I love this book. It was gifted to me by the owner of The Creekside Paradise, a B&B where I once spent three days convalescing before a steep trek up into the Smoky Mountains. She said she’d found the movie mesmerizing, but the book rather dull, and that I could take it so long as I promised not to bring it back. I’m glad that I did.

When you live out of a pack, each item you carry needs to be worth its weight several times over, and in that way Life of Pididn’t disappoint. The story — a boy lost at sea, stuck in a life boat with a Bengal tiger — is fantastic, and the author’s prose is bursting with color and rife with meaning. Many times I found myself wondering if Yann Martel himself had ever been lost at sea. How else to explain how insightful and vivid his writing was?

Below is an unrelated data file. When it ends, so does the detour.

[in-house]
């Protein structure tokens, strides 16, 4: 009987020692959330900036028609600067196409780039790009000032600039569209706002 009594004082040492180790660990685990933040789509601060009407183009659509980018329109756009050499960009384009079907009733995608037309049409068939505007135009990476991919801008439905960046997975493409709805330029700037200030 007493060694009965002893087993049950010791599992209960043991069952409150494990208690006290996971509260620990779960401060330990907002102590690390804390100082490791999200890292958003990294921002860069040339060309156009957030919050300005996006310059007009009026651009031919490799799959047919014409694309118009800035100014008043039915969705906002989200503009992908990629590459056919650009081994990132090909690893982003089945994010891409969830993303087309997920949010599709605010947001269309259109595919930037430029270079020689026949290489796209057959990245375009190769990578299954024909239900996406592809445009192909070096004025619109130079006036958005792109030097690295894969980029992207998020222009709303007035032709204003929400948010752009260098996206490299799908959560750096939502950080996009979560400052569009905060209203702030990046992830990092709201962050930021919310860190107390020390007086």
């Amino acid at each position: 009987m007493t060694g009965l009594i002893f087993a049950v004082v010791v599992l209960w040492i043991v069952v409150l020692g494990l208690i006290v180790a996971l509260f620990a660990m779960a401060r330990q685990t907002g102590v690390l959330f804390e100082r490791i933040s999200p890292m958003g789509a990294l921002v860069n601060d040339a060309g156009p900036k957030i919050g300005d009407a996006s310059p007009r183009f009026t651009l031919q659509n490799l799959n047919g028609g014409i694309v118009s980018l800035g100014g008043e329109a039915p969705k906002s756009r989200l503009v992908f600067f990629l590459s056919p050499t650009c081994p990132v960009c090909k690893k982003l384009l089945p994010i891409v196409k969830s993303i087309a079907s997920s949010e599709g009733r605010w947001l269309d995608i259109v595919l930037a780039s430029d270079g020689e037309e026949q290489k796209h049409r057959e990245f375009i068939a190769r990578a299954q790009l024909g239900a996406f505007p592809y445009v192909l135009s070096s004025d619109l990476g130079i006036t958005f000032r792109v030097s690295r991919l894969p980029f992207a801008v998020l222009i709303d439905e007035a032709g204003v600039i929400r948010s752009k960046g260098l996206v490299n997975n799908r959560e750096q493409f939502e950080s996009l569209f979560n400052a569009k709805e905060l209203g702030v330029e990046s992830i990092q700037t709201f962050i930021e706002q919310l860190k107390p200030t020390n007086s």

In the very beginning of the book an elderly Indian man by the name of Francis Adirubasamy makes a promise that is, admittedly, a tall order: He promises of a story that will make you believe in God. Whether or not such a story is told I’ll leave for you to decide. But I will say this… If you’ve ever faced enormous conflict, and something in you disappeared during that struggle, you will enjoy perusing a copy of Life of Pi. Shipwrecked and drifting is a surprisingly good metaphor for many of life’s quandaries, and Pi (or the tiger) may just teach you a little something surprising about yourself.